As an aside, this movie was finished and ready to be released a year ago. That means before the pandemic. It has been sitting on a shelf waiting for the right moment, so there is no excuse for anything here looking half-baked, but it still is. Also, the length of the film is a major problem that someone should have noticed between then and now. The beginning is an extended flashback to Themyscira with a young Diana (Lilly Aspell) learning a life lesson that has nothing to do with anything else that happens in the movie. After that it is at least 20 minutes before we stop just meeting random characters and find out what the plot is supposed to be. I didn't read any reviews before watching so I wasn't aware that it was going to be similar to an old After School Special about a kid who brings society to its knees when he wishes for all the money the world.
Once the plot is revealed it does get interesting. It's not an original idea by any means, but the results and the destruction caused simply by everyone getting everything they want is well done. It also becomes clear that this is taking place on an alternative Earth, as the President (Stuart Milligan) is definitely not Reagan - and was a wise choice to avoid attaching any politics to the movie.
While I thought the movie got better as it went along, and do not think it's as bad as the reputation it is getting, Wonder Woman 1984 is a return to the problem of DC films having thin plots that get overcomplicated. Also, there was no need for two villains, especially as neither Pedro Pescal or Kristen Wiig are convincing in their roles. This is sad because they get a lot of screen time, plenty in fact to develop them, but they were either told just to play them campy or else it's just a case of miscasting. Chris Pine provides a bit of humor as he tries to adjust to the modern world (from within the body of a random person), but he largely sleepwalks through his portion of the film, as does Gal Gadot for the movie's entirety. She looks the part, but in all honesty Wonder Woman is given little do, and Gadot often looks like she has not idea why she's hanging around. There are two major action sequences, and one is to show how she is starting to lose her powers, while the other is the end - which is something all on its own, using lines I swear were stolen from motivational posters and Hallmark cards. And that golden angel suit in the trailers? That is used for all about 90 seconds. And, yes, I am aware there are three sequences if one counts the mall scene near the beginning, but I really can't.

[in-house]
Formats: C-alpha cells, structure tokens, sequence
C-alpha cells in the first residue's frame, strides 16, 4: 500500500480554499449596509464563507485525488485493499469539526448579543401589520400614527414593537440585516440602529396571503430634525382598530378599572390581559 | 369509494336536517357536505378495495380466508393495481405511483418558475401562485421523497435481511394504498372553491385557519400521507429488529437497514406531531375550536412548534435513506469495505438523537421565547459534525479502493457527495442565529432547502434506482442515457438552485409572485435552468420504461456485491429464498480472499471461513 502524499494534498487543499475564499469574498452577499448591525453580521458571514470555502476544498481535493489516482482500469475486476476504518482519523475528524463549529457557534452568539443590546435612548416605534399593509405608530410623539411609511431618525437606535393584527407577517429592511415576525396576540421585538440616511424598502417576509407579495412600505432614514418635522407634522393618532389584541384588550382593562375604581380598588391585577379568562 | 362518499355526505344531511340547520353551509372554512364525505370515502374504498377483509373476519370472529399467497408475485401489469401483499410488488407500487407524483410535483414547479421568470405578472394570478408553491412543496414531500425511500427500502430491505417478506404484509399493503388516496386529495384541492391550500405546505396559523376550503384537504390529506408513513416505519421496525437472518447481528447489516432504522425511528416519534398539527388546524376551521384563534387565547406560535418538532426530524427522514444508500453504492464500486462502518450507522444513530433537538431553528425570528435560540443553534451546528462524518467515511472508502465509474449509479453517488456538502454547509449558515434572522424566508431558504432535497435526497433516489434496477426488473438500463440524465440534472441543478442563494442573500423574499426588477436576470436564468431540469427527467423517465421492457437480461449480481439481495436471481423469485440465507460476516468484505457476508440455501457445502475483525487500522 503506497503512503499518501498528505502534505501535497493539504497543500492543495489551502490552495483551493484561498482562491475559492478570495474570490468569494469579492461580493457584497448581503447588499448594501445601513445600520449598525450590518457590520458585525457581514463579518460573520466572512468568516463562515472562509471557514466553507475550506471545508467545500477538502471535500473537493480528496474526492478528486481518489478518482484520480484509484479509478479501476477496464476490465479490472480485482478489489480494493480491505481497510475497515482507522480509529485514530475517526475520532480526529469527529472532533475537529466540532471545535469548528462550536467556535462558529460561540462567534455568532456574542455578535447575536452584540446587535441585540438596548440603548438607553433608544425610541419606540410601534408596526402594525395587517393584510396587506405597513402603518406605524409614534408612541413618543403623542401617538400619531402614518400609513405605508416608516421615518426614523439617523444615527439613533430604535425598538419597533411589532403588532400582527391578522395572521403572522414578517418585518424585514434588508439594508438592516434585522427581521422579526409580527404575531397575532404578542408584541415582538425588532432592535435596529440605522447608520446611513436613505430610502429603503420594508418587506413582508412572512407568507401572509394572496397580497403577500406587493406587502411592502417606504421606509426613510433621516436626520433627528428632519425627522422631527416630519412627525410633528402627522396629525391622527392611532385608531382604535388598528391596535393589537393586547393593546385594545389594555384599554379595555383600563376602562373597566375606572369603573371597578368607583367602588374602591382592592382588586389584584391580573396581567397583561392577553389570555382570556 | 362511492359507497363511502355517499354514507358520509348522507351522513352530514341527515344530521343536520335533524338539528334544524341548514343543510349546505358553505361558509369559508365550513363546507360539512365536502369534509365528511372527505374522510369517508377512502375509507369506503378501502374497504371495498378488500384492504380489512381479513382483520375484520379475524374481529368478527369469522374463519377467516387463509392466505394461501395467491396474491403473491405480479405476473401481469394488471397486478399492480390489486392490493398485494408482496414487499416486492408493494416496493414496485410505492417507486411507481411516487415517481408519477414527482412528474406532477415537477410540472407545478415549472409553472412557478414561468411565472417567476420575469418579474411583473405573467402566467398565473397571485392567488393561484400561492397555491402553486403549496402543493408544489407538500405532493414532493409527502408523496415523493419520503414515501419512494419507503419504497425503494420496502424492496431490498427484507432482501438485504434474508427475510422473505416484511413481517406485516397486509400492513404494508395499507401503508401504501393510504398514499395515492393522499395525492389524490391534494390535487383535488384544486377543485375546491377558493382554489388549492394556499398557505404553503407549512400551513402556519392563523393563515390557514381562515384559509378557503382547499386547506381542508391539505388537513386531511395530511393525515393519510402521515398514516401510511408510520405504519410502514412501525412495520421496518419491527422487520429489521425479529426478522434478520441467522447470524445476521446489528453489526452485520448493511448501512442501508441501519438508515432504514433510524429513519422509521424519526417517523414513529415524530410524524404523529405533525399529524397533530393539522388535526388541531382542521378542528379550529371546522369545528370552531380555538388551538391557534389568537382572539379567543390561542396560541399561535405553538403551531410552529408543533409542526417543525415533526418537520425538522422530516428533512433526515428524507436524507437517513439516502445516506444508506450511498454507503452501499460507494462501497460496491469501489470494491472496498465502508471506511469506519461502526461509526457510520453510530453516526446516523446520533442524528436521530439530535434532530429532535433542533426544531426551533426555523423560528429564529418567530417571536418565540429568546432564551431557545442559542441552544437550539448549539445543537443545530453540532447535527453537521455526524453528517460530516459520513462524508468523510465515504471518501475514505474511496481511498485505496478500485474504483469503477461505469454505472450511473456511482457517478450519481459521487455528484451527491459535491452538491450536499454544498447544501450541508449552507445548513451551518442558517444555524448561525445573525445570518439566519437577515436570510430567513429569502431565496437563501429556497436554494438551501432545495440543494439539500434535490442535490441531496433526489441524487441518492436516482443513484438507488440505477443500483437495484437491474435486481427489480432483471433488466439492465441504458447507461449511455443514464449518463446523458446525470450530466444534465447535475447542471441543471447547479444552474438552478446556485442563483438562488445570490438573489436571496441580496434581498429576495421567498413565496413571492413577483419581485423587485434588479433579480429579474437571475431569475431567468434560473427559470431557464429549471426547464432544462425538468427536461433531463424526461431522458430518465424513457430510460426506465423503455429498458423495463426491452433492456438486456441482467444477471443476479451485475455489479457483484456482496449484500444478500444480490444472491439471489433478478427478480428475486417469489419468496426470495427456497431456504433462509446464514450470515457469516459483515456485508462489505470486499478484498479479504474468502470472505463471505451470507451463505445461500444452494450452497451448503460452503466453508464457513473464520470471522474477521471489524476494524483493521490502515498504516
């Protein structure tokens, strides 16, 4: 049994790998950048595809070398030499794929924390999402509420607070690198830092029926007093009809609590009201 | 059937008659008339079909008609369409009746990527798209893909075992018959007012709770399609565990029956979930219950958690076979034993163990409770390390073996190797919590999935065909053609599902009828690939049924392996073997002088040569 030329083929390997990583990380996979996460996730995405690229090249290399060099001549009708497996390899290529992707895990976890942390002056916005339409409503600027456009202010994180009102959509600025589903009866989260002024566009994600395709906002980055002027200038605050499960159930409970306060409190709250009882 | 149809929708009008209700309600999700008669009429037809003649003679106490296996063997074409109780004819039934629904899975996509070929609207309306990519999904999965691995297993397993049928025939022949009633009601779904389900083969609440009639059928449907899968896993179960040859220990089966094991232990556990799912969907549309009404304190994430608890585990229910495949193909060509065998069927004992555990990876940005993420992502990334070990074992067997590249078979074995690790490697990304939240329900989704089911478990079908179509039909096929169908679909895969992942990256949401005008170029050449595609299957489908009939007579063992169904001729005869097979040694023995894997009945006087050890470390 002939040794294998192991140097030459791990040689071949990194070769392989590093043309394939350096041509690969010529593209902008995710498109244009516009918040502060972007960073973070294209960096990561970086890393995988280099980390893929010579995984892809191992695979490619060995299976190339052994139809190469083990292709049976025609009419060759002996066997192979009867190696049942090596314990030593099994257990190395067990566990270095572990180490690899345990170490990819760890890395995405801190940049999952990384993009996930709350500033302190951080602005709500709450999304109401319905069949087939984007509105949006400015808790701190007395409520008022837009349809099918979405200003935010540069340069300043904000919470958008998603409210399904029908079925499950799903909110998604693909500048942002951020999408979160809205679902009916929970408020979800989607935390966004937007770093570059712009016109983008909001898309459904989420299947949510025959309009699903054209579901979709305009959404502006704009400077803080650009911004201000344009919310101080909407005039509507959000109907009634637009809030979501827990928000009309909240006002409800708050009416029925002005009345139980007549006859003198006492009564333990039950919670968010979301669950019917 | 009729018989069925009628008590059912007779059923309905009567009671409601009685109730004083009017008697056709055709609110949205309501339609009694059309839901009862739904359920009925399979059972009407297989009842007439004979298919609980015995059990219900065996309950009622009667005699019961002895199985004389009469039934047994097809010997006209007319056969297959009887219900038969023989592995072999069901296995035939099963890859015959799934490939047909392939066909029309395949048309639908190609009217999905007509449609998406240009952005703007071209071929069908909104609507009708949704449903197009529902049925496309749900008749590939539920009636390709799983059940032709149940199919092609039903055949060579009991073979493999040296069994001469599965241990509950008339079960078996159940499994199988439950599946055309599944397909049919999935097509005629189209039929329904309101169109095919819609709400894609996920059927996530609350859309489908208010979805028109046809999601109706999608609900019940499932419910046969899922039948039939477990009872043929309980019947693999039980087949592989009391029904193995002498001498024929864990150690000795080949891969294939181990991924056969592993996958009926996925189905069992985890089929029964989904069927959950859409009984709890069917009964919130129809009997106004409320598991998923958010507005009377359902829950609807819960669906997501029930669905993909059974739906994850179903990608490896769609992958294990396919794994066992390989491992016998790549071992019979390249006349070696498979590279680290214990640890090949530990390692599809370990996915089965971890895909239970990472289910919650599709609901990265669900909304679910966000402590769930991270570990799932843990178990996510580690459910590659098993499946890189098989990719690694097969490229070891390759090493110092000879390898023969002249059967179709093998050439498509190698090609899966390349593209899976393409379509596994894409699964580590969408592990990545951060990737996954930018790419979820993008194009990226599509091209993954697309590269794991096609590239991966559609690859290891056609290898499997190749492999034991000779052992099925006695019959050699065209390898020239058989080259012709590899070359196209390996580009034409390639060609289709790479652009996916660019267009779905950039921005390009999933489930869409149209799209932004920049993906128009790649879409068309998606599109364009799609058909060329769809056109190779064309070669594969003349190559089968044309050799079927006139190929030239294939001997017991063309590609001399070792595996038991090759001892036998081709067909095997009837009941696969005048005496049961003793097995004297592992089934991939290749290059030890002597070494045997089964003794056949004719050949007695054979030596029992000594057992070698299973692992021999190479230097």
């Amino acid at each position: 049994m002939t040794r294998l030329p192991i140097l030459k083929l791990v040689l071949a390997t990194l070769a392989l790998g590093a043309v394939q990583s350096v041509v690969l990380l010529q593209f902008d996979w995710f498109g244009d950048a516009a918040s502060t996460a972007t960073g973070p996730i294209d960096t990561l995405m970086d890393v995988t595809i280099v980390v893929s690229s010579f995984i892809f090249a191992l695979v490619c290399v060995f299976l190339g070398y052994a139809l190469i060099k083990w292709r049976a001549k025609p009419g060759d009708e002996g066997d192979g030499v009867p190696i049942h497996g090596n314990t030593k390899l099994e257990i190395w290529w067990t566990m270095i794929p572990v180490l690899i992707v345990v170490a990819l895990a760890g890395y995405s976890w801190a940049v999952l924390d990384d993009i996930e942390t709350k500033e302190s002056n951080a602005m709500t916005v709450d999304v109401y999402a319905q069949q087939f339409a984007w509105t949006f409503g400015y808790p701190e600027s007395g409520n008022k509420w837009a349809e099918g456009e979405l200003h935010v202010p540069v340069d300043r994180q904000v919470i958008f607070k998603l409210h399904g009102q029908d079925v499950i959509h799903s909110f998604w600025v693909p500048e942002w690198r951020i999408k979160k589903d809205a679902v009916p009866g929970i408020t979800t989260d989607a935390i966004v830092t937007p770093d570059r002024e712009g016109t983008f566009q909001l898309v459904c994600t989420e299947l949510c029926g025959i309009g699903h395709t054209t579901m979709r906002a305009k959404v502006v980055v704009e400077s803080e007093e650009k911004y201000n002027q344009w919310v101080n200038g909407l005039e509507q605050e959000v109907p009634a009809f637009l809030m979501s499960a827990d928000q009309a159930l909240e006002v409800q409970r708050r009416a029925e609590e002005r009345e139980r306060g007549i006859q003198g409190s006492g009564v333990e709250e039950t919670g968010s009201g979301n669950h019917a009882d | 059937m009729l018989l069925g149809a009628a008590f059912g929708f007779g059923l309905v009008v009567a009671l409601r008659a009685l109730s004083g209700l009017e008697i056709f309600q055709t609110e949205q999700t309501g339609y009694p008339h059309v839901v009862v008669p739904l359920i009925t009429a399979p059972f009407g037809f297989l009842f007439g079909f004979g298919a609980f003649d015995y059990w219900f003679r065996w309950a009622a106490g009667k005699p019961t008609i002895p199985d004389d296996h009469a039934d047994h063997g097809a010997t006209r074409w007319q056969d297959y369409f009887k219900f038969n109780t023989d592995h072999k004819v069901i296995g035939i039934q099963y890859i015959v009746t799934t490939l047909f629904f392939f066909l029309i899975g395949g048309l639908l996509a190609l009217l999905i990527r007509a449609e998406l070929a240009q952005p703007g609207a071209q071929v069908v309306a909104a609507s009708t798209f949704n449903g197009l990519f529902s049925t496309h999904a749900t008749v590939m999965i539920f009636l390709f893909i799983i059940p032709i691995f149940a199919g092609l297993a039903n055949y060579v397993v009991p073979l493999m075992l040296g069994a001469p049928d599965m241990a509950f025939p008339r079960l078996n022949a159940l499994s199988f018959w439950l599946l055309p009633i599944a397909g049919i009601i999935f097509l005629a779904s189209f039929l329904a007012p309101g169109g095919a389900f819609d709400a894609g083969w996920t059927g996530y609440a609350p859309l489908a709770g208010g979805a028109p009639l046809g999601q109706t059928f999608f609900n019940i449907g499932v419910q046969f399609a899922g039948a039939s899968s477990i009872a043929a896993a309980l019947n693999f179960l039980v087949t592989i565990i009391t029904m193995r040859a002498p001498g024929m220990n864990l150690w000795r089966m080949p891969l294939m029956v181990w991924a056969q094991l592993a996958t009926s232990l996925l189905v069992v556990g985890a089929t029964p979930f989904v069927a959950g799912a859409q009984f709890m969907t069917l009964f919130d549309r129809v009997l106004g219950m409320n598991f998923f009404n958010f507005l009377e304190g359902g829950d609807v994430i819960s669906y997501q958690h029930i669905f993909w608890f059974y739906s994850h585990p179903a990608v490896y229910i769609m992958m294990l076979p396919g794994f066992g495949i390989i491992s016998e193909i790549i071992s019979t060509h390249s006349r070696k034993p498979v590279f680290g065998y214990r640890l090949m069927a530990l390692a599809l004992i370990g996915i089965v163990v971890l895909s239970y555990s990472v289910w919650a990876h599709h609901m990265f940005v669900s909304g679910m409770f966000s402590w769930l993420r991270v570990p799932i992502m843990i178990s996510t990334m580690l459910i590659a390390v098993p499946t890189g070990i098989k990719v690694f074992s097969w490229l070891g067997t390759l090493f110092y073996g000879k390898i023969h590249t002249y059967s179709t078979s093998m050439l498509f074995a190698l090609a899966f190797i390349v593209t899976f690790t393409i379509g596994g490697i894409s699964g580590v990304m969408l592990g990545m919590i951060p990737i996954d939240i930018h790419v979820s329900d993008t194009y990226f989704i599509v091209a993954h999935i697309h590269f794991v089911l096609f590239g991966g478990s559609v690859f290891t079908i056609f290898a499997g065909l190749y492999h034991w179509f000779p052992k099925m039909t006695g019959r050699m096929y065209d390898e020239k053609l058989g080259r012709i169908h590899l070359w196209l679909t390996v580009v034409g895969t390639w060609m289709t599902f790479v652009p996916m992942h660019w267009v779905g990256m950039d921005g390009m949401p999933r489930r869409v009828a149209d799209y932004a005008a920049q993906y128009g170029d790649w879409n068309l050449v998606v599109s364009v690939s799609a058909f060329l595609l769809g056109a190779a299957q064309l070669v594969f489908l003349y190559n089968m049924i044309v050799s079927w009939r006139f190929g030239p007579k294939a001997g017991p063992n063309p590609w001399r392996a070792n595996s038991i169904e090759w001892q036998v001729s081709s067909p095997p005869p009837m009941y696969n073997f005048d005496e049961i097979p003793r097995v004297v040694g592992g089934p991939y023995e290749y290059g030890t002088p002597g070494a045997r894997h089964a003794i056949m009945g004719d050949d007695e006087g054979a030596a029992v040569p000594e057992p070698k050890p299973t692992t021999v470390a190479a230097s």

While I am still happy to see that Wonder Woman 1984 is not trying to follow the grimdark path of the rest of the DCEU, it still makes many of the same mistakes and, for something that has been waiting in the wings for over a year, should have been much better. There was plenty of time during this pandemic for individuals to sit down, watch this and ask, "Is this really what we want to release?" This probably doesn't even have the excuse of a "Snyder Cut", as I'm sure this is what Patty Jenkins meant to give us.
Wonder Woman 1984 (2020)
Time: 151 minutes
Starring: Gal Gadot, Kristen Wiig, Pedro Pescal, Chris Pine
Director: Patty Jenkins